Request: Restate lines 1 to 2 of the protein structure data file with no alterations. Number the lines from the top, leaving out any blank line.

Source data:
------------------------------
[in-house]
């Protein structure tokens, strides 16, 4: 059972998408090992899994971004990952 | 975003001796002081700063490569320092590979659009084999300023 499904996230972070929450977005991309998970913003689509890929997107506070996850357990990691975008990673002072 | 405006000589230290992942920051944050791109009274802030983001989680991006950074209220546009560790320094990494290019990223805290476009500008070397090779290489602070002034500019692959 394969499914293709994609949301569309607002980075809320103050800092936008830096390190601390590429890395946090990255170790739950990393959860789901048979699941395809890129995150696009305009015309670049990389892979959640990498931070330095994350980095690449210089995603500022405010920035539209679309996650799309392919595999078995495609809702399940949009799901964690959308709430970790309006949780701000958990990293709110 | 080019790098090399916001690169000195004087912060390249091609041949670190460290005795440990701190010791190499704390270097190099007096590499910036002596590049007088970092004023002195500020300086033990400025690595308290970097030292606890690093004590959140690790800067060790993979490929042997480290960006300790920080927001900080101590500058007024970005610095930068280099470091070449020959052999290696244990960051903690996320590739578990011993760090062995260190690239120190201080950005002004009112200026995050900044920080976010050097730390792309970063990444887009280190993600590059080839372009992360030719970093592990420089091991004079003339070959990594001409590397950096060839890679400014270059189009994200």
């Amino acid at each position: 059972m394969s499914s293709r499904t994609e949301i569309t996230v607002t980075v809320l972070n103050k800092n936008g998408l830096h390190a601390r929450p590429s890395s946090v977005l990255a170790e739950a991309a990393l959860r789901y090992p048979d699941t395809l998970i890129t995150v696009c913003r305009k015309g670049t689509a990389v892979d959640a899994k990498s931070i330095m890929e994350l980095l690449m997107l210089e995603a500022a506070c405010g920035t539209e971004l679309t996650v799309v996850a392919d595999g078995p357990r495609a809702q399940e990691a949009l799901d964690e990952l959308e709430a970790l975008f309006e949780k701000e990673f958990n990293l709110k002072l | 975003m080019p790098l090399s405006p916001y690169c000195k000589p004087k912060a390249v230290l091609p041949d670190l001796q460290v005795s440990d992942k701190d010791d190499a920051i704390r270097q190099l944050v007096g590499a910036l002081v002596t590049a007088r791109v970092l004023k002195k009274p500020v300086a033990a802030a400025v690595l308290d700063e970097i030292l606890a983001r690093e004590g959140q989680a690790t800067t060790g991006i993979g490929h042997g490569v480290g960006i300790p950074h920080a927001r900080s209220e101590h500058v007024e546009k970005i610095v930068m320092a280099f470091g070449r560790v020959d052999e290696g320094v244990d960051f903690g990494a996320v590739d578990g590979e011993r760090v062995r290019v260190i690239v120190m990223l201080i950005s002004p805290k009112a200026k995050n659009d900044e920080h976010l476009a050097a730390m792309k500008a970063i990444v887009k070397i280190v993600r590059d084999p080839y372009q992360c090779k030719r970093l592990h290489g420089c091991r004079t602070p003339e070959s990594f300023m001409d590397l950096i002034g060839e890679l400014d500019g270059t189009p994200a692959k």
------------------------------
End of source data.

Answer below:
[in-house]
């Protein structure tokens, strides 16, 4: 059972998408090992899994971004990952 | 975003001796002081700063490569320092590979659009084999300023 499904996230972070929450977005991309998970913003689509890929997107506070996850357990990691975008990673002072 | 405006000589230290992942920051944050791109009274802030983001989680991006950074209220546009560790320094990494290019990223805290476009500008070397090779290489602070002034500019692959 394969499914293709994609949301569309607002980075809320103050800092936008830096390190601390590429890395946090990255170790739950990393959860789901048979699941395809890129995150696009305009015309670049990389892979959640990498931070330095994350980095690449210089995603500022405010920035539209679309996650799309392919595999078995495609809702399940949009799901964690959308709430970790309006949780701000958990990293709110 | 080019790098090399916001690169000195004087912060390249091609041949670190460290005795440990701190010791190499704390270097190099007096590499910036002596590049007088970092004023002195500020300086033990400025690595308290970097030292606890690093004590959140690790800067060790993979490929042997480290960006300790920080927001900080101590500058007024970005610095930068280099470091070449020959052999290696244990960051903690996320590739578990011993760090062995260190690239120190201080950005002004009112200026995050900044920080976010050097730390792309970063990444887009280190993600590059080839372009992360030719970093592990420089091991004079003339070959990594001409590397950096060839890679400014270059189009994200």